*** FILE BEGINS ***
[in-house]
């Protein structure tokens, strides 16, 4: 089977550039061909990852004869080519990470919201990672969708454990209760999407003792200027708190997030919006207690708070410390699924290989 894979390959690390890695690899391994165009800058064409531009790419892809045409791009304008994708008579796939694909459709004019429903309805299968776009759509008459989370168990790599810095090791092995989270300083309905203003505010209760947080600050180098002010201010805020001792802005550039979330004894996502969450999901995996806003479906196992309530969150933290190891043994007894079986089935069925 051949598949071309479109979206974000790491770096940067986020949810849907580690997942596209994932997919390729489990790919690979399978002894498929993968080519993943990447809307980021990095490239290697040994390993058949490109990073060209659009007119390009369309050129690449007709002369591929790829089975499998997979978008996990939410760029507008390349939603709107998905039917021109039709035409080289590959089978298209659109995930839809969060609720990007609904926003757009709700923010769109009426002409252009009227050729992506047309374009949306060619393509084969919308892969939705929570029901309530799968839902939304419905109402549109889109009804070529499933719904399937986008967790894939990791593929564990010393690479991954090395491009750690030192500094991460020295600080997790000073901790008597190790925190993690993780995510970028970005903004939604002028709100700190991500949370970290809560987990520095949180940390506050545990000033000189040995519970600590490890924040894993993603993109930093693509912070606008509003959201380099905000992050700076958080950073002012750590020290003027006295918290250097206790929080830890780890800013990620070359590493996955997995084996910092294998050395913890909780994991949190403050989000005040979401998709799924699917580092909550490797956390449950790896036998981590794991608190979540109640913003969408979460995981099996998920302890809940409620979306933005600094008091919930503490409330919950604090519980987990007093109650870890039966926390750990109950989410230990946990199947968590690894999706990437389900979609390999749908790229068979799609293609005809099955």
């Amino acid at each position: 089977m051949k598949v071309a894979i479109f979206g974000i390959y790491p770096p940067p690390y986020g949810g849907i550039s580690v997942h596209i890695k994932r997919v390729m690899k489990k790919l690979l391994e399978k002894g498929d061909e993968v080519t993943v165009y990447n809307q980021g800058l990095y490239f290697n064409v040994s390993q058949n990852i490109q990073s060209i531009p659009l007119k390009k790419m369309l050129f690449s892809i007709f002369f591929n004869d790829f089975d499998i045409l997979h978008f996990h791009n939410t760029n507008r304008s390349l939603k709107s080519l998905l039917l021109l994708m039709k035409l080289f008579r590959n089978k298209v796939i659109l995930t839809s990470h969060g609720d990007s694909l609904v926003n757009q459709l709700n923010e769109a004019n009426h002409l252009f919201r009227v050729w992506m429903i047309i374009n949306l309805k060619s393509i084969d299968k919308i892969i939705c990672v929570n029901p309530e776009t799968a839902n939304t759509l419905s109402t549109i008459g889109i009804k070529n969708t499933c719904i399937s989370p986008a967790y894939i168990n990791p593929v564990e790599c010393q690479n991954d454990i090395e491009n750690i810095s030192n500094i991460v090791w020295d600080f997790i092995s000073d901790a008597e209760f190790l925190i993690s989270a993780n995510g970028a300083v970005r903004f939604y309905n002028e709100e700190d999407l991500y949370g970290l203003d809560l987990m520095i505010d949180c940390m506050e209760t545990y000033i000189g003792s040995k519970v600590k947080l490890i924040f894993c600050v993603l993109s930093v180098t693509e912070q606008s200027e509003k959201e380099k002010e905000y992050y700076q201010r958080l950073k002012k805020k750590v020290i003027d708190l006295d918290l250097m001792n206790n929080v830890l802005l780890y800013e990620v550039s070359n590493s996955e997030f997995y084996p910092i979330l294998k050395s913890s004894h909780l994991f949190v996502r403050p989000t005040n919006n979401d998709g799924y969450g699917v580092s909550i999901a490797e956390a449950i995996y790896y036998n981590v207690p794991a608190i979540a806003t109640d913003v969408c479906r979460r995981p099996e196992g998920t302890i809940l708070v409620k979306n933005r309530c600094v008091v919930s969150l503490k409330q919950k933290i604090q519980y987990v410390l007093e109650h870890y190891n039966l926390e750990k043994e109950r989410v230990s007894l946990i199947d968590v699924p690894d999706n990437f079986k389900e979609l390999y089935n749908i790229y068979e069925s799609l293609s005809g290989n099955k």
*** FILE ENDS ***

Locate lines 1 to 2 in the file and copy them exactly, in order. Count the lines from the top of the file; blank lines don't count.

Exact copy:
[in-house]
């Protein structure tokens, strides 16, 4: 089977550039061909990852004869080519990470919201990672969708454990209760999407003792200027708190997030919006207690708070410390699924290989 894979390959690390890695690899391994165009800058064409531009790419892809045409791009304008994708008579796939694909459709004019429903309805299968776009759509008459989370168990790599810095090791092995989270300083309905203003505010209760947080600050180098002010201010805020001792802005550039979330004894996502969450999901995996806003479906196992309530969150933290190891043994007894079986089935069925 051949598949071309479109979206974000790491770096940067986020949810849907580690997942596209994932997919390729489990790919690979399978002894498929993968080519993943990447809307980021990095490239290697040994390993058949490109990073060209659009007119390009369309050129690449007709002369591929790829089975499998997979978008996990939410760029507008390349939603709107998905039917021109039709035409080289590959089978298209659109995930839809969060609720990007609904926003757009709700923010769109009426002409252009009227050729992506047309374009949306060619393509084969919308892969939705929570029901309530799968839902939304419905109402549109889109009804070529499933719904399937986008967790894939990791593929564990010393690479991954090395491009750690030192500094991460020295600080997790000073901790008597190790925190993690993780995510970028970005903004939604002028709100700190991500949370970290809560987990520095949180940390506050545990000033000189040995519970600590490890924040894993993603993109930093693509912070606008509003959201380099905000992050700076958080950073002012750590020290003027006295918290250097206790929080830890780890800013990620070359590493996955997995084996910092294998050395913890909780994991949190403050989000005040979401998709799924699917580092909550490797956390449950790896036998981590794991608190979540109640913003969408979460995981099996998920302890809940409620979306933005600094008091919930503490409330919950604090519980987990007093109650870890039966926390750990109950989410230990946990199947968590690894999706990437389900979609390999749908790229068979799609293609005809099955």